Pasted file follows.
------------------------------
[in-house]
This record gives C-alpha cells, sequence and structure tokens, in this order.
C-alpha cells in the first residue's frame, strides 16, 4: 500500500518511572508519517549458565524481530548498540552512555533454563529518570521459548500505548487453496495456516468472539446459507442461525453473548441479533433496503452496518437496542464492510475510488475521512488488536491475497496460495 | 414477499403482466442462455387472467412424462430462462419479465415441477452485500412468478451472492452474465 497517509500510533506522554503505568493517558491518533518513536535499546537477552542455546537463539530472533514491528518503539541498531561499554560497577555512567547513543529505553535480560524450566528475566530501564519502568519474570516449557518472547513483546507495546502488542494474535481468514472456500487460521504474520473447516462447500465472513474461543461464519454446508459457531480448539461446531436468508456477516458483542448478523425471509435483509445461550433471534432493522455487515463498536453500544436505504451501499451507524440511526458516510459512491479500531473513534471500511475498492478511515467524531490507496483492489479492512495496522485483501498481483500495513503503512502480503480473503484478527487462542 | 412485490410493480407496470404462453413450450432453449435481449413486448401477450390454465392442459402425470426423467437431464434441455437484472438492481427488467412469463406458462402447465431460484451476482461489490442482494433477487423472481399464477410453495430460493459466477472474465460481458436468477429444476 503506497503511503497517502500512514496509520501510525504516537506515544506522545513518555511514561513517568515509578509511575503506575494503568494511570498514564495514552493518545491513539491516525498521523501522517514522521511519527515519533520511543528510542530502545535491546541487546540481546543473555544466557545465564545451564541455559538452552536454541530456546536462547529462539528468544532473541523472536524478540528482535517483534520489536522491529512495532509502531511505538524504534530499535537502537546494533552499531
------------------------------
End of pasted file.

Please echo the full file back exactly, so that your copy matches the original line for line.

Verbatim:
[in-house]
This record gives C-alpha cells, sequence and structure tokens, in this order.
C-alpha cells in the first residue's frame, strides 16, 4: 500500500518511572508519517549458565524481530548498540552512555533454563529518570521459548500505548487453496495456516468472539446459507442461525453473548441479533433496503452496518437496542464492510475510488475521512488488536491475497496460495 | 414477499403482466442462455387472467412424462430462462419479465415441477452485500412468478451472492452474465 497517509500510533506522554503505568493517558491518533518513536535499546537477552542455546537463539530472533514491528518503539541498531561499554560497577555512567547513543529505553535480560524450566528475566530501564519502568519474570516449557518472547513483546507495546502488542494474535481468514472456500487460521504474520473447516462447500465472513474461543461464519454446508459457531480448539461446531436468508456477516458483542448478523425471509435483509445461550433471534432493522455487515463498536453500544436505504451501499451507524440511526458516510459512491479500531473513534471500511475498492478511515467524531490507496483492489479492512495496522485483501498481483500495513503503512502480503480473503484478527487462542 | 412485490410493480407496470404462453413450450432453449435481449413486448401477450390454465392442459402425470426423467437431464434441455437484472438492481427488467412469463406458462402447465431460484451476482461489490442482494433477487423472481399464477410453495430460493459466477472474465460481458436468477429444476 503506497503511503497517502500512514496509520501510525504516537506515544506522545513518555511514561513517568515509578509511575503506575494503568494511570498514564495514552493518545491513539491516525498521523501522517514522521511519527515519533520511543528510542530502545535491546541487546540481546543473555544466557545465564545451564541455559538452552536454541530456546536462547529462539528468544532473541523472536524478540528482535517483534520489536522491529512495532509502531511505538524504534530499535537502537546494533552499531